|Denzel Belin, Doug Neithercott, Lauren Anderson,|
and Taj Ruler (photo courtesy of BNW)
Artistic Director and director of the show Caleb McEwan introduces the show, and even plays a few roles in some of the sketches. The troupe uses comedy to delve into some serious issues. Denzel headlines a piece about what it's like to be Black in America today, and the epidemic of police violence against Black men and women, which turns into a laugh-until-you-cry moment. Doug talks about "Don't Say Gay," and how hurtful that is to gay kids. Other sketches are a little lighter, like a running "HR Re-Entry Interview" segment, with people revealing the weird things they've been into the last two years. Lauren talks about her obsession with her new trampoline and making deviled eggs, sitting down (which for some reason had me crying with laughter). Other sketches included a really creepy Paw Patrol fetish, the difficulties of re-entry to working in the office (no pants! pretending you're still on zoom!), a song honoring essential workers that turns a little ridiculous when they begin to question just what that means, and a gay (and lesbian) hype squad.
Speaking of songs, another pivotal cast member is Jon Pumper on keyboard, who seamlessly plays along with the sketches and adds another dimension to the show. He makes the sketches better and funnier, perhaps without the audience even realizing it, and he even gets to play a role or two. After the show the entire cast came back out to do a bit of improv based on audience suggestions, a fun and unexpected addition to the show that showcased this casts' quick and clever comedic skills.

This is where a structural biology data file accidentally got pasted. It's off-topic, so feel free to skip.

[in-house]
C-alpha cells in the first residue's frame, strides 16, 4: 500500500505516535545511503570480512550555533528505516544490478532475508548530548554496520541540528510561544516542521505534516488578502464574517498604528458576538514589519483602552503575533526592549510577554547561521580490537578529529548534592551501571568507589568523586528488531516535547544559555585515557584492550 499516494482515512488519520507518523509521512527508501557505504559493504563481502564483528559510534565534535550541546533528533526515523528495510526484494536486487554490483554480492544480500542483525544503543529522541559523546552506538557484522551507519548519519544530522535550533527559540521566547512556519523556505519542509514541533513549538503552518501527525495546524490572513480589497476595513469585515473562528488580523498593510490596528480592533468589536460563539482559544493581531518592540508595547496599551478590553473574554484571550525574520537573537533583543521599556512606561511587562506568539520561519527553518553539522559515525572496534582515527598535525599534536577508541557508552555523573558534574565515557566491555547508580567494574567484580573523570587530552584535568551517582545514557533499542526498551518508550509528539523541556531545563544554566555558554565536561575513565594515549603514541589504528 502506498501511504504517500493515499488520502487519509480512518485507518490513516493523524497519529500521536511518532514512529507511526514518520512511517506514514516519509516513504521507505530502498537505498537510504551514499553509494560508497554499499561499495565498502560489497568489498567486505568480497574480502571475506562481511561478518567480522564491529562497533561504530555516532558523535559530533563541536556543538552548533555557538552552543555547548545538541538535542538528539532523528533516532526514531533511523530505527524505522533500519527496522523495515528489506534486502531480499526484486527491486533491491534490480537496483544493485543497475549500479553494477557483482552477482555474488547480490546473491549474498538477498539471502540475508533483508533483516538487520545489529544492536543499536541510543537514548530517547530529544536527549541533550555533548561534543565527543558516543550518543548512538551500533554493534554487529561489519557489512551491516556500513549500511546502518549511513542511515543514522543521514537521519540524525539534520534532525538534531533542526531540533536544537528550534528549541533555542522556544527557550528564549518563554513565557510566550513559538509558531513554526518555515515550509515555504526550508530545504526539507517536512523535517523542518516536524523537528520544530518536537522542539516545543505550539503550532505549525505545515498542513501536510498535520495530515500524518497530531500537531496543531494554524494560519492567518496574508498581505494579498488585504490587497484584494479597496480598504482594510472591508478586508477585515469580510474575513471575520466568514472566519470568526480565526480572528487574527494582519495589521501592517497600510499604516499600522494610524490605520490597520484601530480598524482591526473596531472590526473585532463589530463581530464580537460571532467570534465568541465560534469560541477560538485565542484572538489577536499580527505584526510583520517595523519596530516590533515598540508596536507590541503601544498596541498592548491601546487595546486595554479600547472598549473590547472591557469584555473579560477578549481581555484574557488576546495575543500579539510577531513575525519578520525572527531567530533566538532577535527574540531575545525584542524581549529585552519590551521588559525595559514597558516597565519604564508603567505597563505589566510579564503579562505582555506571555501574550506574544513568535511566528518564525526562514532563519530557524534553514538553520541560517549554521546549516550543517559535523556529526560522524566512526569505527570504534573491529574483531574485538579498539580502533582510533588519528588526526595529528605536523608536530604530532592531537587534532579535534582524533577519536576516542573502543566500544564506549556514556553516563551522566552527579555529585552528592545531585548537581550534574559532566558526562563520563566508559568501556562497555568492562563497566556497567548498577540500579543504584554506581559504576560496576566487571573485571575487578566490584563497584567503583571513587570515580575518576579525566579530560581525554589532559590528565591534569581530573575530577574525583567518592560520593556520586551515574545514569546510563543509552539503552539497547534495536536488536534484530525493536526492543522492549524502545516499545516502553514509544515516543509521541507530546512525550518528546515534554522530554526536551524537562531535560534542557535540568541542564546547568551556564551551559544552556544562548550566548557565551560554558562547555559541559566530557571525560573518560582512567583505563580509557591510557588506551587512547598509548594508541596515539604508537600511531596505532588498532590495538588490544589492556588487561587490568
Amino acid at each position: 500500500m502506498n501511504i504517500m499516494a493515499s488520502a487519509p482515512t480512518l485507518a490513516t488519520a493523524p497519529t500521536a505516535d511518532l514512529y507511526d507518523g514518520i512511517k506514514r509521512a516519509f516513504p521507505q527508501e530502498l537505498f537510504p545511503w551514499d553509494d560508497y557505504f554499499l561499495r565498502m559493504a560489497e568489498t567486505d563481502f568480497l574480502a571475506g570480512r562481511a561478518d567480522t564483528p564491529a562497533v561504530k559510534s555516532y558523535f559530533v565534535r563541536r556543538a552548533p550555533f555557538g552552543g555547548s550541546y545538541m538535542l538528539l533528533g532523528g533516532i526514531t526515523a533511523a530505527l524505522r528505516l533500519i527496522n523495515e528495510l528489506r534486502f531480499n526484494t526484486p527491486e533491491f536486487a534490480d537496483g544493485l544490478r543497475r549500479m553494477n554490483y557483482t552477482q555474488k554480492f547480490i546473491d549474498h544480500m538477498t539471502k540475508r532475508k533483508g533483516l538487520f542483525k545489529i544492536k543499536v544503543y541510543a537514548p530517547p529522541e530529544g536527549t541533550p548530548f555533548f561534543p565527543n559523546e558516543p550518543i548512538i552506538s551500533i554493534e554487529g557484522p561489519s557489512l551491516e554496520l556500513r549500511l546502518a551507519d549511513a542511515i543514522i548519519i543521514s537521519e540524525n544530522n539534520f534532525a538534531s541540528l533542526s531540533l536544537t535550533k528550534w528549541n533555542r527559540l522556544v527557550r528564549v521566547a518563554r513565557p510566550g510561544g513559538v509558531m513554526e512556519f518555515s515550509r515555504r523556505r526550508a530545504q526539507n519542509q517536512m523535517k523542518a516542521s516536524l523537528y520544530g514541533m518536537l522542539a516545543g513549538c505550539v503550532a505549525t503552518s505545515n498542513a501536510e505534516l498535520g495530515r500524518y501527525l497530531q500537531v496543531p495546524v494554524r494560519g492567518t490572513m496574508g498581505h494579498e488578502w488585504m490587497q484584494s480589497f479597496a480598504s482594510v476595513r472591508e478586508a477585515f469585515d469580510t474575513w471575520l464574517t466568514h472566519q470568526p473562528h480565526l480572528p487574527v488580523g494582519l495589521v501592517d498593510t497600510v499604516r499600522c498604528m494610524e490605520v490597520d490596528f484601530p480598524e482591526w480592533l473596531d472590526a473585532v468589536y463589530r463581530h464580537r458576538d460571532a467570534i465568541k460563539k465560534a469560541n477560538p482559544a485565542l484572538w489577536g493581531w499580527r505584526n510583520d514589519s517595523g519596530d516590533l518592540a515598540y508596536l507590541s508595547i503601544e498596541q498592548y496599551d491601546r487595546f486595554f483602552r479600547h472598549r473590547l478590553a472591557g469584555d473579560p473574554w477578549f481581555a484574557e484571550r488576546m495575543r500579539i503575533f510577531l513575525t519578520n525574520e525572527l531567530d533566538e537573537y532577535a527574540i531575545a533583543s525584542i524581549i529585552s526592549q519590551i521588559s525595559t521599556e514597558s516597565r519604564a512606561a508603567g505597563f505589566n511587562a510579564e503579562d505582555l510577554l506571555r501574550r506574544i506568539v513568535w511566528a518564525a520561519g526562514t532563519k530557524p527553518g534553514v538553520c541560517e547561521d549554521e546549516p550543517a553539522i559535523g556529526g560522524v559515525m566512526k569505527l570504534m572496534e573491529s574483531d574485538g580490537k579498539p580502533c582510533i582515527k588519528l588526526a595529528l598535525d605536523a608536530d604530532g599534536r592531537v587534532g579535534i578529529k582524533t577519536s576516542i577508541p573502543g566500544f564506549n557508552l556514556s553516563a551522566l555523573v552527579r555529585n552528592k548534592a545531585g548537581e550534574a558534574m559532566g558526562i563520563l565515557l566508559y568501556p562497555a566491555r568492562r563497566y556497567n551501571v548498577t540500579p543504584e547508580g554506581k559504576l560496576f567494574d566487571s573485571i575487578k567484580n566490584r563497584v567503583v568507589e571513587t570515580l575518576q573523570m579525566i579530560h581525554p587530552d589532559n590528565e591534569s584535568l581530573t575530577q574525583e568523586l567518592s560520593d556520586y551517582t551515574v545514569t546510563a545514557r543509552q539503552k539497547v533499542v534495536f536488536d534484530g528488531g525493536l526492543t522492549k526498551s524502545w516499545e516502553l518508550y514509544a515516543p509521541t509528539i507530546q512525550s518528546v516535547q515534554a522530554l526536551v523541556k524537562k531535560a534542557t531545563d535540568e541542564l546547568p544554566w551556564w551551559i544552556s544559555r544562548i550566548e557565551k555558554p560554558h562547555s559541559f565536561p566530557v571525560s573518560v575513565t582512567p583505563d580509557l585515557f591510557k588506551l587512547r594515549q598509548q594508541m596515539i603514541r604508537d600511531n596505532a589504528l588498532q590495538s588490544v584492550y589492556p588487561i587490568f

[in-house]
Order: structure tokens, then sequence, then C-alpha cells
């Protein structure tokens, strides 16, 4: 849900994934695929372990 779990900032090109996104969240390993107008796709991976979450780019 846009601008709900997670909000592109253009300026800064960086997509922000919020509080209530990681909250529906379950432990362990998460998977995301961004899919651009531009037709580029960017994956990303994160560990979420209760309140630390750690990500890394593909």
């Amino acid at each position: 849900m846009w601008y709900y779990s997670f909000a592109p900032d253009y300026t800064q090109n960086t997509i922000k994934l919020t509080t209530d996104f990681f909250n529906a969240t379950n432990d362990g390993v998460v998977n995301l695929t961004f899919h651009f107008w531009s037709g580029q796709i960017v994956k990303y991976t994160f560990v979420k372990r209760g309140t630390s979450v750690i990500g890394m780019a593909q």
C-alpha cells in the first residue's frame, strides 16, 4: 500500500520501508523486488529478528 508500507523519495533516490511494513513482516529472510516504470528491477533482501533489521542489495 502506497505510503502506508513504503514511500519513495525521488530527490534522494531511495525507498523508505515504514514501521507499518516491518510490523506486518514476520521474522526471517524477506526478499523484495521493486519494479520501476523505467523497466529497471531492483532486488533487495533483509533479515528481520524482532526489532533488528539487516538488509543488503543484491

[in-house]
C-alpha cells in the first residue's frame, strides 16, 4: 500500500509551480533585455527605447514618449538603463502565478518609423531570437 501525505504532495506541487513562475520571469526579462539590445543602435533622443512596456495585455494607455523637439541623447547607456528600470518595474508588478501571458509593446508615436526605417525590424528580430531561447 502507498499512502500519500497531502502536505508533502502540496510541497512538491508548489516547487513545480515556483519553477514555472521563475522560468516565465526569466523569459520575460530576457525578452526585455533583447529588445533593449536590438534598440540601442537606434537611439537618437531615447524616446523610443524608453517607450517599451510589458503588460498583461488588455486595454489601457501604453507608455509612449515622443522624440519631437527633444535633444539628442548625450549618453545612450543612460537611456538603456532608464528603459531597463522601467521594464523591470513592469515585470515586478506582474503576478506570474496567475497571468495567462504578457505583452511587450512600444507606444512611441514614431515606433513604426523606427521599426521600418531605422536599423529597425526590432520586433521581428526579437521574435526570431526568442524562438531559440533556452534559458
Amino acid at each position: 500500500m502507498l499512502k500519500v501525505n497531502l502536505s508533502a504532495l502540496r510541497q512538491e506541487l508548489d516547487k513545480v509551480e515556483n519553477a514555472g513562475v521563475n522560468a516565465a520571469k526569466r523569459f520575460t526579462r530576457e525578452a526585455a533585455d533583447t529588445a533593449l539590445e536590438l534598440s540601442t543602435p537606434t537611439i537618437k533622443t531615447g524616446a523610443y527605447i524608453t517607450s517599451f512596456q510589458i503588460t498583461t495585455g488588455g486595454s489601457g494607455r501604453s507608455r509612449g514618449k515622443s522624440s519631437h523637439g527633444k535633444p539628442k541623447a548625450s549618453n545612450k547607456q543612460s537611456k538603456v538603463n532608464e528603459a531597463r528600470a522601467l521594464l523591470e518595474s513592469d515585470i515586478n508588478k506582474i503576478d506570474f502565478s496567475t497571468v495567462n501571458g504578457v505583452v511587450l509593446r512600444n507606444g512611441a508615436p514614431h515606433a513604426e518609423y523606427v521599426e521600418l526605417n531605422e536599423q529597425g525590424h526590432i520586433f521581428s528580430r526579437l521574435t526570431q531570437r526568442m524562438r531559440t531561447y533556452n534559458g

It's a new era for Brave New Workshop, but the work of creating timely, relevant, silly, hilarious comedy hasn't changed. Although they did make a few references to the new ownership - Caleb warned us this was not Moulin Rouge!, and the cast did a few musical spoofs. Thanks to Hennepin Theatre Trust for continuing the legacy of Dudley Riggs and the Brave New Workshop. Comedy is such a great way to process emotions and experiences, and feel a bit of relief and release, and Back to Workshop is the perfect show for that. One thing we've learned over the last two years is that our comedians, actors, musicians, and other artists are absolutely essential to our happiness, mental and emotional health, and to our economy. I go to a lot of shows by myself (#thelifeofatheaterblogger) but this is the kind of show that's more fun with a group, so I recruited my blogger friends from Minnesota Theater Love and Bite Sized Beet, and a great time was had by all.